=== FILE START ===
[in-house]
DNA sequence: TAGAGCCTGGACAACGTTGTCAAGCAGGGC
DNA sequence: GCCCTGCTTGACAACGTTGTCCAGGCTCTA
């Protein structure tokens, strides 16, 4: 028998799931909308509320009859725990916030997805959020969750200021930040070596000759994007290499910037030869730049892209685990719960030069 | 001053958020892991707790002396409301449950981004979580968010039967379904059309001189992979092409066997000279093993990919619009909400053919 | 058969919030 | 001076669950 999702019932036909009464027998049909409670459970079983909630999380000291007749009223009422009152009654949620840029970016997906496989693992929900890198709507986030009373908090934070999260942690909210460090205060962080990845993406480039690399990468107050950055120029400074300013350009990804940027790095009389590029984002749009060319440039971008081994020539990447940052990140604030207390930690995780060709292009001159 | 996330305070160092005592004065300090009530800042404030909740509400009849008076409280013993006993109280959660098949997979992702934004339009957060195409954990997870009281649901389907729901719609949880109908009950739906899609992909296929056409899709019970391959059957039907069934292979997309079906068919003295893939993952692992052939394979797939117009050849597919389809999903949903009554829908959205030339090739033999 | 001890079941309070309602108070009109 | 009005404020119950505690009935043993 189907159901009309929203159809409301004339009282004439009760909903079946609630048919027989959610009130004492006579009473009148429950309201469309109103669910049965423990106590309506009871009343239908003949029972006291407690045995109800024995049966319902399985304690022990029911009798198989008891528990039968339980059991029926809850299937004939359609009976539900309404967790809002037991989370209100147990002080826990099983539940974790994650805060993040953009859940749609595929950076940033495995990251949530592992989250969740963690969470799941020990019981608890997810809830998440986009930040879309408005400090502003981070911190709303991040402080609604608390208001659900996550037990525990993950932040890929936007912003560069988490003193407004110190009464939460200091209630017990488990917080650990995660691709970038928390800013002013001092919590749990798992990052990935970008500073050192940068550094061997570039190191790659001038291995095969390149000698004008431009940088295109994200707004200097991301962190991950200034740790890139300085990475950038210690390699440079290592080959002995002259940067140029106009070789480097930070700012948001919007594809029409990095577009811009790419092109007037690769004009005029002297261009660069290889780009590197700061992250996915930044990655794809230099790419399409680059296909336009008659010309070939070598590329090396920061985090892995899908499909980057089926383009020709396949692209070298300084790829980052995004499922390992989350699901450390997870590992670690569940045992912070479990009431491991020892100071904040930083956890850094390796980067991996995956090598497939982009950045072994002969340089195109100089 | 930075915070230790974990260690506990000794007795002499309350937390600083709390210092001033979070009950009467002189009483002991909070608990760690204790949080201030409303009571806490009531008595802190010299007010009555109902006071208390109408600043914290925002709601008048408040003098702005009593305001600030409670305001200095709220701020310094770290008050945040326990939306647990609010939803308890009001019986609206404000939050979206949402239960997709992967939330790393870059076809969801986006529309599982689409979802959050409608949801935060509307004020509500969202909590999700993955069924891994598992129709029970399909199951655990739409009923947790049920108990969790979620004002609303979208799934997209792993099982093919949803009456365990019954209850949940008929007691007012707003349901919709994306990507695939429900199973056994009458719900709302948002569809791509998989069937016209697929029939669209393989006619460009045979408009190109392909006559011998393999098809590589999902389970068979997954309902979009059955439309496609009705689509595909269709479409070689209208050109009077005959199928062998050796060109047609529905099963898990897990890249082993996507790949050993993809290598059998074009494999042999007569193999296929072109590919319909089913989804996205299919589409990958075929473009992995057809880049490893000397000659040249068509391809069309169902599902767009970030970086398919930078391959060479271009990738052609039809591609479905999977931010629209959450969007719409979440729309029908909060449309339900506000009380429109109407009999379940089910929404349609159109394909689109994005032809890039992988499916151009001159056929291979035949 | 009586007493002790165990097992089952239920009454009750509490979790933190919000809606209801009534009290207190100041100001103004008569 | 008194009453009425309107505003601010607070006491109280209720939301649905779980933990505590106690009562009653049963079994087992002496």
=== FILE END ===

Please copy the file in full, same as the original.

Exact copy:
[in-house]
DNA sequence: TAGAGCCTGGACAACGTTGTCAAGCAGGGC
DNA sequence: GCCCTGCTTGACAACGTTGTCCAGGCTCTA
């Protein structure tokens, strides 16, 4: 028998799931909308509320009859725990916030997805959020969750200021930040070596000759994007290499910037030869730049892209685990719960030069 | 001053958020892991707790002396409301449950981004979580968010039967379904059309001189992979092409066997000279093993990919619009909400053919 | 058969919030 | 001076669950 999702019932036909009464027998049909409670459970079983909630999380000291007749009223009422009152009654949620840029970016997906496989693992929900890198709507986030009373908090934070999260942690909210460090205060962080990845993406480039690399990468107050950055120029400074300013350009990804940027790095009389590029984002749009060319440039971008081994020539990447940052990140604030207390930690995780060709292009001159 | 996330305070160092005592004065300090009530800042404030909740509400009849008076409280013993006993109280959660098949997979992702934004339009957060195409954990997870009281649901389907729901719609949880109908009950739906899609992909296929056409899709019970391959059957039907069934292979997309079906068919003295893939993952692992052939394979797939117009050849597919389809999903949903009554829908959205030339090739033999 | 001890079941309070309602108070009109 | 009005404020119950505690009935043993 189907159901009309929203159809409301004339009282004439009760909903079946609630048919027989959610009130004492006579009473009148429950309201469309109103669910049965423990106590309506009871009343239908003949029972006291407690045995109800024995049966319902399985304690022990029911009798198989008891528990039968339980059991029926809850299937004939359609009976539900309404967790809002037991989370209100147990002080826990099983539940974790994650805060993040953009859940749609595929950076940033495995990251949530592992989250969740963690969470799941020990019981608890997810809830998440986009930040879309408005400090502003981070911190709303991040402080609604608390208001659900996550037990525990993950932040890929936007912003560069988490003193407004110190009464939460200091209630017990488990917080650990995660691709970038928390800013002013001092919590749990798992990052990935970008500073050192940068550094061997570039190191790659001038291995095969390149000698004008431009940088295109994200707004200097991301962190991950200034740790890139300085990475950038210690390699440079290592080959002995002259940067140029106009070789480097930070700012948001919007594809029409990095577009811009790419092109007037690769004009005029002297261009660069290889780009590197700061992250996915930044990655794809230099790419399409680059296909336009008659010309070939070598590329090396920061985090892995899908499909980057089926383009020709396949692209070298300084790829980052995004499922390992989350699901450390997870590992670690569940045992912070479990009431491991020892100071904040930083956890850094390796980067991996995956090598497939982009950045072994002969340089195109100089 | 930075915070230790974990260690506990000794007795002499309350937390600083709390210092001033979070009950009467002189009483002991909070608990760690204790949080201030409303009571806490009531008595802190010299007010009555109902006071208390109408600043914290925002709601008048408040003098702005009593305001600030409670305001200095709220701020310094770290008050945040326990939306647990609010939803308890009001019986609206404000939050979206949402239960997709992967939330790393870059076809969801986006529309599982689409979802959050409608949801935060509307004020509500969202909590999700993955069924891994598992129709029970399909199951655990739409009923947790049920108990969790979620004002609303979208799934997209792993099982093919949803009456365990019954209850949940008929007691007012707003349901919709994306990507695939429900199973056994009458719900709302948002569809791509998989069937016209697929029939669209393989006619460009045979408009190109392909006559011998393999098809590589999902389970068979997954309902979009059955439309496609009705689509595909269709479409070689209208050109009077005959199928062998050796060109047609529905099963898990897990890249082993996507790949050993993809290598059998074009494999042999007569193999296929072109590919319909089913989804996205299919589409990958075929473009992995057809880049490893000397000659040249068509391809069309169902599902767009970030970086398919930078391959060479271009990738052609039809591609479905999977931010629209959450969007719409979440729309029908909060449309339900506000009380429109109407009999379940089910929404349609159109394909689109994005032809890039992988499916151009001159056929291979035949 | 009586007493002790165990097992089952239920009454009750509490979790933190919000809606209801009534009290207190100041100001103004008569 | 008194009453009425309107505003601010607070006491109280209720939301649905779980933990505590106690009562009653049963079994087992002496």